10592690_10152173364360672_7648566619592751042_nIn ALPA’s latest effort to secure a fair marketplace for U.S. airlines and airline workers, our union called for the U.S. Export-Import Bank to reject Norwegian Air Shuttle’s application for aircraft financing. Why? Because the bank has not performed the economic assessment required by Congress to determine the effect its lending could have on U.S. airlines and their workers.

In a filing joined by Hawaiian Airlines and Delta Air Lines, ALPA underscored how the bank’s below-market lending rates save foreign airlines millions of dollars in financing costs when purchasing widebody airliners. These foreign airlines then use these U.S. taxpayer-subsidized aircraft to compete with U.S. airlines in the international marketplace.

Congress requires the bank to evaluate the financing requests it receives to identify potential harm to U.S. airlines and their workers. It appears that the bank has not performed this Congressionally-mandated analysis. Without it, we don’t know the extent of the adverse effect granting Norwegian’s financing request would have on U.S. industry and workers. As a result, the bank must reject Norwegian’s financing request. Don’t misunderstand—we welcome competition. But it has to be fair competition. The deck shouldn’t be stacked against domestic airlines.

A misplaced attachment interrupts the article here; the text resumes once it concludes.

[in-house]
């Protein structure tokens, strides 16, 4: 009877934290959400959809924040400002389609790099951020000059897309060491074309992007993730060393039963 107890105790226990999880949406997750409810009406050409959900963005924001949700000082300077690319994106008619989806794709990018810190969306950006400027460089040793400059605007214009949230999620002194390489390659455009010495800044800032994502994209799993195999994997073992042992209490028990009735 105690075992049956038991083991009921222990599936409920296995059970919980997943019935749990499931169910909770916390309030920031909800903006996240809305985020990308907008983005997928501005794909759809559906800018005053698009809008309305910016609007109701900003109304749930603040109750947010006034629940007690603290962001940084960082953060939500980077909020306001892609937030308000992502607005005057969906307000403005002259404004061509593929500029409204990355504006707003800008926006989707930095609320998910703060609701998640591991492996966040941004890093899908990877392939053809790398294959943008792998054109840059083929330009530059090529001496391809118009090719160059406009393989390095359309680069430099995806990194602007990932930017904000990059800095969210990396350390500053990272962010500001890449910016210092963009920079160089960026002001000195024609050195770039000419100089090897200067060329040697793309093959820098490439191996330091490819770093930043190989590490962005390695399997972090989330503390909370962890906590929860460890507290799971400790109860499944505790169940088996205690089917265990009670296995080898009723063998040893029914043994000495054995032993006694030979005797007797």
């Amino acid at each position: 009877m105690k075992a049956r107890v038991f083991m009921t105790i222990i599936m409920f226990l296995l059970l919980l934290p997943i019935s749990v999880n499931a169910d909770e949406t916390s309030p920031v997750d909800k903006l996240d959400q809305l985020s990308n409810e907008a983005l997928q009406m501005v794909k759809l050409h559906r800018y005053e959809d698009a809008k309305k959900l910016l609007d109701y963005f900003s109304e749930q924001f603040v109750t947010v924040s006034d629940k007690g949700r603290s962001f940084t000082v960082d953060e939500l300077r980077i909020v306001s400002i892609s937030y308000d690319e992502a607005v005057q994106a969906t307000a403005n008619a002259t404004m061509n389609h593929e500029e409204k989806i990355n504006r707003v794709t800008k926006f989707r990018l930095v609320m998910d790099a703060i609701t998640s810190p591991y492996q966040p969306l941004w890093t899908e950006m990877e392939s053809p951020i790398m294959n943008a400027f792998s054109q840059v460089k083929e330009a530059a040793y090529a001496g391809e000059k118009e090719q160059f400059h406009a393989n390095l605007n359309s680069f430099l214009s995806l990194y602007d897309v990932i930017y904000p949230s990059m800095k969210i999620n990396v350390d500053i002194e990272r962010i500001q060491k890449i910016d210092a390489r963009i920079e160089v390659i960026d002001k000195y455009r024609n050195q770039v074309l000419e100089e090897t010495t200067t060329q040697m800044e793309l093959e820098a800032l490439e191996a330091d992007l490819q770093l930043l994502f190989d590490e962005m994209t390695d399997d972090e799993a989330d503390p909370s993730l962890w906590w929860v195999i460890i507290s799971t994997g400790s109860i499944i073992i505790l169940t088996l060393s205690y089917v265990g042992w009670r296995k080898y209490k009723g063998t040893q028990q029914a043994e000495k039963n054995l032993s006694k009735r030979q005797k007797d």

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Unmanned Aircraft Systems: Safe Integration is Key

Unmanned aircraft systems (UAS), or “drones” as many like to describe them, are increasingly in the news and in the hands of enthusiasts and commercial users alike. In fact, a quadcopter UAS recently made an unscheduled landing on the White House lawn.